• For its part, the European Union seeks to base its non-financial reporting framework on a principle of double materiality. As such, it would analyze both the impact of ESG risks on the company and the impact of the company on society at large. 

Given these nuances, Ksapa outlines the following 3-step approach. It ensures compliance with most standards and address a variety of stakeholder concerns: 

1. Conduct a conventional materiality assessment that complies with IFRS and SASB standards (e.g. Environmental and Social Materiality, as per NFRD guidance); 

2. Conduct a financial materiality based on the same list of socio-environmental issues; 

3. Explore commonalities and differences across the two resulting materiality analyses: 

  • Converging issues mark a clear urgency for a company to issue a bold transformation plan as a means to address these very issues; 
  • Where issues are mostly material from a financial standpoint but not necessarily in a purely socio-environmental perspective, a company is expected to design an action plan complete with risk mitigation measures from a financial standpoint (e.g. provisioning, de-risking, disinvestment…);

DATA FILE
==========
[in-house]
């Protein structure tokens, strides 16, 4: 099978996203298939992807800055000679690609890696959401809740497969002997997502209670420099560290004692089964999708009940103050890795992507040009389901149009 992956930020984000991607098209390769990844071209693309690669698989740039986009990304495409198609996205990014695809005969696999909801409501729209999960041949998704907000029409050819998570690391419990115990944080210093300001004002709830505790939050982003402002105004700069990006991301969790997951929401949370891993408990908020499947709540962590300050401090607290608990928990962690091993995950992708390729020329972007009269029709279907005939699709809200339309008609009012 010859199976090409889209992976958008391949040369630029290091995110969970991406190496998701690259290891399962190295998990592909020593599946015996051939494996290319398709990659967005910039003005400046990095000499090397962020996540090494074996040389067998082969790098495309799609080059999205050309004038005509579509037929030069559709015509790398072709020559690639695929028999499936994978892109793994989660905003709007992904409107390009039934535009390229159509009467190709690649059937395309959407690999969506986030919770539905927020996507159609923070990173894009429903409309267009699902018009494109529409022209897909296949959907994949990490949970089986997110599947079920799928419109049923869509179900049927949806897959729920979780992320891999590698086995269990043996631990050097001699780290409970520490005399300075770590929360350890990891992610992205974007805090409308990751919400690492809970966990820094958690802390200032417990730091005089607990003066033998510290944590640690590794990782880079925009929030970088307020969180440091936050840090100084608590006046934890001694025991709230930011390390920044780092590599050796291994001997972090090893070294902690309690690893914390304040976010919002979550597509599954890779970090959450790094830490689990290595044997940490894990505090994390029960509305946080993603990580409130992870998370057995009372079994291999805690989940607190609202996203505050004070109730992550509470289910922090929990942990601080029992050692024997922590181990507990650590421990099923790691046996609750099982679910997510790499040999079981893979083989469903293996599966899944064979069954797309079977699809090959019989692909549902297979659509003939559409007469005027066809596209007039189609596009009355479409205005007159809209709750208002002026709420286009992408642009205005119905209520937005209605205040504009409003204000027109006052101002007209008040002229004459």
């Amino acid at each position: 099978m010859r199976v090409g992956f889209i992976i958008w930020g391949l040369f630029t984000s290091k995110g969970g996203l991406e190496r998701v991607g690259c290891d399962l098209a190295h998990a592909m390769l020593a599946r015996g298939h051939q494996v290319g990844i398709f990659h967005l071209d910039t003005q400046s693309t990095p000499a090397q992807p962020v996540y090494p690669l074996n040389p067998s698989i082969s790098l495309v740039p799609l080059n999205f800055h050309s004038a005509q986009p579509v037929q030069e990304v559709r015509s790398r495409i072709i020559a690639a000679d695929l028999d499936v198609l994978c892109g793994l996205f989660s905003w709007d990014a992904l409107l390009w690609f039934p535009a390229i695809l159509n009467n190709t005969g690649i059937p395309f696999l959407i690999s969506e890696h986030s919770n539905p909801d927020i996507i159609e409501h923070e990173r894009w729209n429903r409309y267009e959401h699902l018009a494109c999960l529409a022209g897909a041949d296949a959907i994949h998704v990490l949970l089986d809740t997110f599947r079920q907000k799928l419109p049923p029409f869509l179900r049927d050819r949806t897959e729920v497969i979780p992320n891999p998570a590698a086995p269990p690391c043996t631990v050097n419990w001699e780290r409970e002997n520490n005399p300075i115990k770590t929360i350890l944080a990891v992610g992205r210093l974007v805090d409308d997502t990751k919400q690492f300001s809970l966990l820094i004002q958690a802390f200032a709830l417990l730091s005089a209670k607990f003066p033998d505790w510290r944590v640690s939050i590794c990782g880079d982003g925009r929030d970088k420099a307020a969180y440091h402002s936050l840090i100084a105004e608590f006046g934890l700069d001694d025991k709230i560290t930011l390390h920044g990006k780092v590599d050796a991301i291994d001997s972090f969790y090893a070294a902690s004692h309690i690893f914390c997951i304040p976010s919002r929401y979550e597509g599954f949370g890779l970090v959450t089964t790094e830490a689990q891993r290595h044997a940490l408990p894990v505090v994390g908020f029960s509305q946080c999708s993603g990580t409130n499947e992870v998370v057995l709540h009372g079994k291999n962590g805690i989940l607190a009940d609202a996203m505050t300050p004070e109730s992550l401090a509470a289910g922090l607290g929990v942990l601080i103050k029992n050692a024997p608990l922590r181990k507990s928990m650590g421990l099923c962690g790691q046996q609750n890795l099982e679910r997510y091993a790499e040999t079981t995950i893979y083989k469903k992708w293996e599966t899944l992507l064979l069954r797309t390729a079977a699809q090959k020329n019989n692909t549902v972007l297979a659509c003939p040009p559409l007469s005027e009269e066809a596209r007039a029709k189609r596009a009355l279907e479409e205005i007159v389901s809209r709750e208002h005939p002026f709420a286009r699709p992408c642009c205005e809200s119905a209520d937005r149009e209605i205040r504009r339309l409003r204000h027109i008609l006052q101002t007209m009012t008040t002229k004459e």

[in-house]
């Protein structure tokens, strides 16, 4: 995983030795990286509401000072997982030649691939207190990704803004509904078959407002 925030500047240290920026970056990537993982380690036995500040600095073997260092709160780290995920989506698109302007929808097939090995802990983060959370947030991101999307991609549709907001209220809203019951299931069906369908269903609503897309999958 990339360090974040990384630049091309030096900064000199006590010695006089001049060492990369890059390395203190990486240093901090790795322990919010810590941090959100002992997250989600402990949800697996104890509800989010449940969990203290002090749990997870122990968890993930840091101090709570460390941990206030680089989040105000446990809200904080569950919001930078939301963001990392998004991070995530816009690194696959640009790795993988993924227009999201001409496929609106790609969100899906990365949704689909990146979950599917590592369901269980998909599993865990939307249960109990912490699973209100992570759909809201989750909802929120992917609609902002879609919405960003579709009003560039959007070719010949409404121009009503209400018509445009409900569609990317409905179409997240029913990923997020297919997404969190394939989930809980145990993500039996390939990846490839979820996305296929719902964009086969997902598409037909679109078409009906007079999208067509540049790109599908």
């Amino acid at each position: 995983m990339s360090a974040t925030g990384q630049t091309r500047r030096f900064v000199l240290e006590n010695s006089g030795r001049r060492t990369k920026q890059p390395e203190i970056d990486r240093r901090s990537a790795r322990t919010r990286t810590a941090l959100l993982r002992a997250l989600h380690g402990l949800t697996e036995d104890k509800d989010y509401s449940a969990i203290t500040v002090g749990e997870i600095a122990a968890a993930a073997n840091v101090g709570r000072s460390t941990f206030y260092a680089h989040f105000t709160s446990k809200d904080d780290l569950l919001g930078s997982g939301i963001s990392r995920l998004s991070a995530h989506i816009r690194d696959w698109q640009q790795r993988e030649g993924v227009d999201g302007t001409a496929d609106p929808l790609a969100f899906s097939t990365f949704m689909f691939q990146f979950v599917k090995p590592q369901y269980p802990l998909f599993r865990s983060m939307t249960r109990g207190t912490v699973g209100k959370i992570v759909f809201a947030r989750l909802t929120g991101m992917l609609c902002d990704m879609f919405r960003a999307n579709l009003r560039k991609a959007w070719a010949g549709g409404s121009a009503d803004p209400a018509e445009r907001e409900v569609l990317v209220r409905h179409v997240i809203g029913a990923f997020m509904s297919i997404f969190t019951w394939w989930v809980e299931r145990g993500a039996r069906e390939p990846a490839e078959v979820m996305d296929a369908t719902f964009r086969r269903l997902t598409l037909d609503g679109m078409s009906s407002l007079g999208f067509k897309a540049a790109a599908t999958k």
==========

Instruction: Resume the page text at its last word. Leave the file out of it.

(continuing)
• For issues mostly material from a socio-environmental standpoint but not necessarily in a purely financial perspective, a company is expected to design an action plan complete with risk mitigation measures across its operations (e.g. product roadmap, research and innovation, disruptive technologies…) 

Given our societies rapidly need to shift trillions to meet the SDG, double materiality has the potential to reconcile the financial community with citizens, consumers, employees, business partners, communities and civil society organizations. There lies, perhaps, the real value added in applying this complex concept. 

Author of several books and resources on business, sustainability and responsibility. Working with top decision makers pursuing transformational changes for their organizations, leaders and industries. Working with executives improving resilience and competitiveness of their company and products given their climate and human right business agendas. Connect with Farid Baddache on Twitter at @Fbaddache.